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In 2014, Google will launch its eponymous Google Glass, the lightweight lenses that will allow us to surf the net literally at a glance. Whether they will revolutionize our lives or not, one thing is for sure: from Medieval times up to the 21st century, glasses themselves may not have changed but those who wear them most definitely have.

We’re all ac­quainted with the cin­e­mato­graphic trope as­so­ci­ated with the 'nerd', who falls to the ground under the blows of the on-duty bully. They are the ac­ces­sory that best rep­re­sents the sad fate of these play­ground weak­lings. Not the giant ruck­sack or the colour­ful socks that pro­trude from the tops of their All Stars. We are talk­ing about glasses - the very same ones that, falling to the ground along with their in­aus­pi­cious owner, bounce along the rough as­phalt be­fore bully num­ber one bounds over to smash them into pieces.


Mis­treated from the early years of school, they are the sym­bol of the teach­ers’ pet who sits in the front row and re­ceives con­stant praise from the teach­ers. How can we for­get those poor souls branded ‘four eyes’ for the lenses so thick that they seemed to du­pli­cate the num­ber of their pupils? What about all those girls who turn up to prom wear­ing just the right thing – apart from the wire frames fixed firmly to their eager, soon-to-be-dis­ap­pointed faces? These were the nineties and with the end of the mil­len­nium just around the cor­ner one thing seemed cer­tain: glasses would for­ever re­main an in­deli­ble mark of the not-so-sexy.

Yet, as we made our way through the first year of the noughties, there ar­rived one of the first nov­el­ties of the cen­tury: in the blink of an eye the ig­no­ble ac­ces­sory was re­placed (as we thought back then…) once and for all by con­tact lenses. The trend spread even among the youngest gen­er­a­tions and glasses were barely able to grace the shad­ows of the school­yard with their pres­ence. There were even those who would change their eye colour wear­ing those dev­il­ish dis­pos­able lenses… with­out risk­ing being ac­cused of im­i­tat­ing Lady Gaga.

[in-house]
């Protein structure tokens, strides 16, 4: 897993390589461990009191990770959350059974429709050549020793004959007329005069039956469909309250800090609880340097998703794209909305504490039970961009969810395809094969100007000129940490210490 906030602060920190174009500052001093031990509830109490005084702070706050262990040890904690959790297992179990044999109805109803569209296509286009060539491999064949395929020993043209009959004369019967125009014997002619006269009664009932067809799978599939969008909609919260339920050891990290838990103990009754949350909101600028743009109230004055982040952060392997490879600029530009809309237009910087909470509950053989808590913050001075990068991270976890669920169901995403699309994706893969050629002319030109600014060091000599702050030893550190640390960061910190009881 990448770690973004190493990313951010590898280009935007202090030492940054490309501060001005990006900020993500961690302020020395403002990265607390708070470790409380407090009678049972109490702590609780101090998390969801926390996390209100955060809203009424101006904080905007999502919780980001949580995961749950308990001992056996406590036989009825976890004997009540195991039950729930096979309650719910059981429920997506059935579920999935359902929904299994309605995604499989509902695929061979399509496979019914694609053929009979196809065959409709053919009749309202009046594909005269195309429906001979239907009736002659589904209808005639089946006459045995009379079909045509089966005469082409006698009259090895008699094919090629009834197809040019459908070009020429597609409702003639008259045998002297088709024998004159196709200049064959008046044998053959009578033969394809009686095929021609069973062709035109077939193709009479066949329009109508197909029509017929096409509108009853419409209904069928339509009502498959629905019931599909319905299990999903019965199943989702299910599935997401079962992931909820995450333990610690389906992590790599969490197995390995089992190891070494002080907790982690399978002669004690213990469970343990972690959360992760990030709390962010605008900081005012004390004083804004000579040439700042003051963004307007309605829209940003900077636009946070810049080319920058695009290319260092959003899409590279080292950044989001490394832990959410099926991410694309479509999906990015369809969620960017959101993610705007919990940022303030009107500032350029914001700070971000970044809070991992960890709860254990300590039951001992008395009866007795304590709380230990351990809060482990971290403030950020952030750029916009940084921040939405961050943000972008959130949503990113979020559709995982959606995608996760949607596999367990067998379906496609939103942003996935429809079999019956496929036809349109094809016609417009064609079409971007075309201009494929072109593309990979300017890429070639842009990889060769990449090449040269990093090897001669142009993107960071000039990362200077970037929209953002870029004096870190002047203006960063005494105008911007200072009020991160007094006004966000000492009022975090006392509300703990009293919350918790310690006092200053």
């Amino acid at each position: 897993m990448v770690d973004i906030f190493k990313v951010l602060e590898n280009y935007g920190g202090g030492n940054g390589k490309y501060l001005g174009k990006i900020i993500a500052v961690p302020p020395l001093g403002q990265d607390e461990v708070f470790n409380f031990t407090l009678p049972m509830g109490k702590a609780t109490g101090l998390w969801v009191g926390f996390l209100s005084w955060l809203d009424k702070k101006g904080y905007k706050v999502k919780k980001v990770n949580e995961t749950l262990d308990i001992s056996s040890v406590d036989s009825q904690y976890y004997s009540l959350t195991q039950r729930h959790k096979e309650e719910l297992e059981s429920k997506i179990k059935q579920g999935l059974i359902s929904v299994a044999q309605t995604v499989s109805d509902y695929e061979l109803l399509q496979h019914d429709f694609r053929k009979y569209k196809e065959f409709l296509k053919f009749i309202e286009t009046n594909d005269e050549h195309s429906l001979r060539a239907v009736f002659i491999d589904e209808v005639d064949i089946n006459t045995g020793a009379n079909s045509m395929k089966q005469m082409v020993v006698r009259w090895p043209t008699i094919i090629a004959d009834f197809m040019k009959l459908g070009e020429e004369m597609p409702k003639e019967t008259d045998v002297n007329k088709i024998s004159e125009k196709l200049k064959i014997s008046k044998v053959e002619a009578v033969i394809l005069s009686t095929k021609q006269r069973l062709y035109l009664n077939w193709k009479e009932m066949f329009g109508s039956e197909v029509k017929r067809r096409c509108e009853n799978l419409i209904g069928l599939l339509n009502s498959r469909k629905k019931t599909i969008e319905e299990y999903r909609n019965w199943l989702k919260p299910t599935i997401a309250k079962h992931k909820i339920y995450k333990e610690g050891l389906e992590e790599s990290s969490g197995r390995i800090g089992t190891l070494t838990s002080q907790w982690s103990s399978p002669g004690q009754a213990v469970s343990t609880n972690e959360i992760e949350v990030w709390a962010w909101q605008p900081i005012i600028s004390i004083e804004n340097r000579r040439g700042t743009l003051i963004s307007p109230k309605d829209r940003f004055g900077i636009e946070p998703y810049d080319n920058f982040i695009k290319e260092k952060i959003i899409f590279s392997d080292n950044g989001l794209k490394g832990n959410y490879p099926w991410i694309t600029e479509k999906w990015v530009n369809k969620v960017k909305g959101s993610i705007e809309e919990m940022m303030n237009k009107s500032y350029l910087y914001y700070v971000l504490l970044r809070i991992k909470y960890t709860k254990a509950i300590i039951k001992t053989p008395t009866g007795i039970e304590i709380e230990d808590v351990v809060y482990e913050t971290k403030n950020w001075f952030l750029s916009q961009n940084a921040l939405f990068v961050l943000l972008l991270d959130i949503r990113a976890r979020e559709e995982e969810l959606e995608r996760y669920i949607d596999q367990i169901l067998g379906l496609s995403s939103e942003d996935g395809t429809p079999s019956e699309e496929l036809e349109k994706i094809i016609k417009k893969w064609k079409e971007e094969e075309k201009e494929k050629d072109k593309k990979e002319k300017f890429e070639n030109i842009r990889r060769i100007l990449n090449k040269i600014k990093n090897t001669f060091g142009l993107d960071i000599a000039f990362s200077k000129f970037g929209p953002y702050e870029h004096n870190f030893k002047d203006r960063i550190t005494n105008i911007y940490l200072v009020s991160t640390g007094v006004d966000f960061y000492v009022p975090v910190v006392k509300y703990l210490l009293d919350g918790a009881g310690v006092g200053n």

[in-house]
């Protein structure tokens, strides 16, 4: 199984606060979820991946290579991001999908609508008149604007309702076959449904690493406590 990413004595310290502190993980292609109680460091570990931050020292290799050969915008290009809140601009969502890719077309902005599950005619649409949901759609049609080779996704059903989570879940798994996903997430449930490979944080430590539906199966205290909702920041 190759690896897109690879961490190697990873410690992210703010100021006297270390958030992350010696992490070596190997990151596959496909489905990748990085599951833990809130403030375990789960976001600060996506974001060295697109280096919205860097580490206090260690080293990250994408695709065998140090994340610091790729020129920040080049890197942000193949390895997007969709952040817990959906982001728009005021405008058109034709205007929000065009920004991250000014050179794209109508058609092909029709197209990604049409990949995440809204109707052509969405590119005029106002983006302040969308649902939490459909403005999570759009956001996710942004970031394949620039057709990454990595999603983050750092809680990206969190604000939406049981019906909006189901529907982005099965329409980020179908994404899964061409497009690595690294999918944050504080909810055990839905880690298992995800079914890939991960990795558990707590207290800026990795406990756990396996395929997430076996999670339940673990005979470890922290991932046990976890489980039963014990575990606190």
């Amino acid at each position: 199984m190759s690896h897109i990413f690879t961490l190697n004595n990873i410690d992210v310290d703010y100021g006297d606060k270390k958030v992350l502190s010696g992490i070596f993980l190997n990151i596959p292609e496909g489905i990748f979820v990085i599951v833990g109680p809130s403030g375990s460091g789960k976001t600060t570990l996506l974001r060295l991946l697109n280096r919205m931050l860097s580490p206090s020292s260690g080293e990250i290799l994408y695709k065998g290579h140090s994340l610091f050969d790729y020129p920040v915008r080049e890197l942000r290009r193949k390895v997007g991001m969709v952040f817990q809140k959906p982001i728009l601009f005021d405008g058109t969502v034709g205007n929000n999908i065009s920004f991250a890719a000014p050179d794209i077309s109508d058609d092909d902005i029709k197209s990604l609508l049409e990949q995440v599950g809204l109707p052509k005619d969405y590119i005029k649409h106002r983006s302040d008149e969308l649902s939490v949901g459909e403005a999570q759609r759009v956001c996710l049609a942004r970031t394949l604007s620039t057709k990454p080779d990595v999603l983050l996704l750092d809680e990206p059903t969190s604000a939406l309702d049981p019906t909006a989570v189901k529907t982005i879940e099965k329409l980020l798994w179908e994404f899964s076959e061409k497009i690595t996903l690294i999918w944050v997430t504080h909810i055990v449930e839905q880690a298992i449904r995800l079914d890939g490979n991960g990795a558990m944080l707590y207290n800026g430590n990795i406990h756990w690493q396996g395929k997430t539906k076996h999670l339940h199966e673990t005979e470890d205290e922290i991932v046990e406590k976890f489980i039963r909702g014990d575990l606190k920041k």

It’s un­clear whether the cause of this phe­nom­e­non can be as­cribed to the cri­sis (the iden­tity one, not the other one) or to the old idea ‘we were bet­ter off when we were worse off,’ but after 2010 the trend be­came in­verted – al­most di­rectly mir­ror­ing the Restora­tion at the be­gin­ning of the 18th cen­tury. Glasses were trans­formed from the sym­bol of the loser to that of the cool kid. Who could have pre­dicted that?

Now, as we em­brace the phe­nom­e­non of the hip­ster, it’s all about the frames - that only re­ally count if they are at least as thick as your Gran’s. This trend is so all-en­com­pass­ing that there are many who must stoop to buy­ing frame-only glasses, curs­ing fate that they were born with­out sight de­fects. Of course, there are still some who pre­fer con­tact lenses, but this trend has most def­i­nitely cre­ated a niche in the mar­ket and rep­re­sents a fash­ion state­ment that is sup­ported, whether con­sciously or not, by ac­tors and artists the world over.


Celebs aside, it is in no way a co­in­ci­dence that the ‘pro­fes­sor look’, as­so­ci­ated with these oft-adapted ac­ces­sories, is storm­ing its way back into the fash­ion world. Glasses were cre­ated as schol­arly, eru­dite ob­jects, used by those Me­dieval leg­ends who were able to ma­nip­u­late the fields of human knowl­edge with each stroke of their quill.

The story of the orig­i­nal dif­fu­sion of glasses by monks and mer­chants trav­el­ling be­tween Venice, Pisa and Flo­rence is today only a cou­ple of clicks away thanks to good old Google. And per­haps, as we re­turn to moder­nity and Google’s Moun­tain View HQ, this story is going to come full cir­cle.

The mys­te­ri­ous ac­ces­sory cur­rently known as Google Glass (the ultra light­weight, dig­i­tal glasses) per­haps rep­re­sents the next in­ver­sion of the trend - with the agree­ment of the hip­ster com­mu­nity, whose exit from the ‘scene’ is en­vis­aged for 2014. Rep­re­sent­ing the final stage of a pro­ject that was dreamt up in the Boston labs of MIT back in 1998, these glasses will allow us to surf the web with­out using our hands, to stream every­thing we are see­ing on­line and to be­come synapses of the in­ter­net our­selves, in place of our smart­phones. On the one hand, we seem to have reached a point of no re­turn and yet, at the same time, there is a trend that will al­ways re­main: we may never again be the class­room ‘specky four eyes,’ or the girl grop­ing help­lessly on the ground for her glasses, but even with Google Glass, the only change is that we might be slightly cooler than be­fore.

Translated from Da "quattr'occhi" ai Google Glass: l'odissea degli occhiali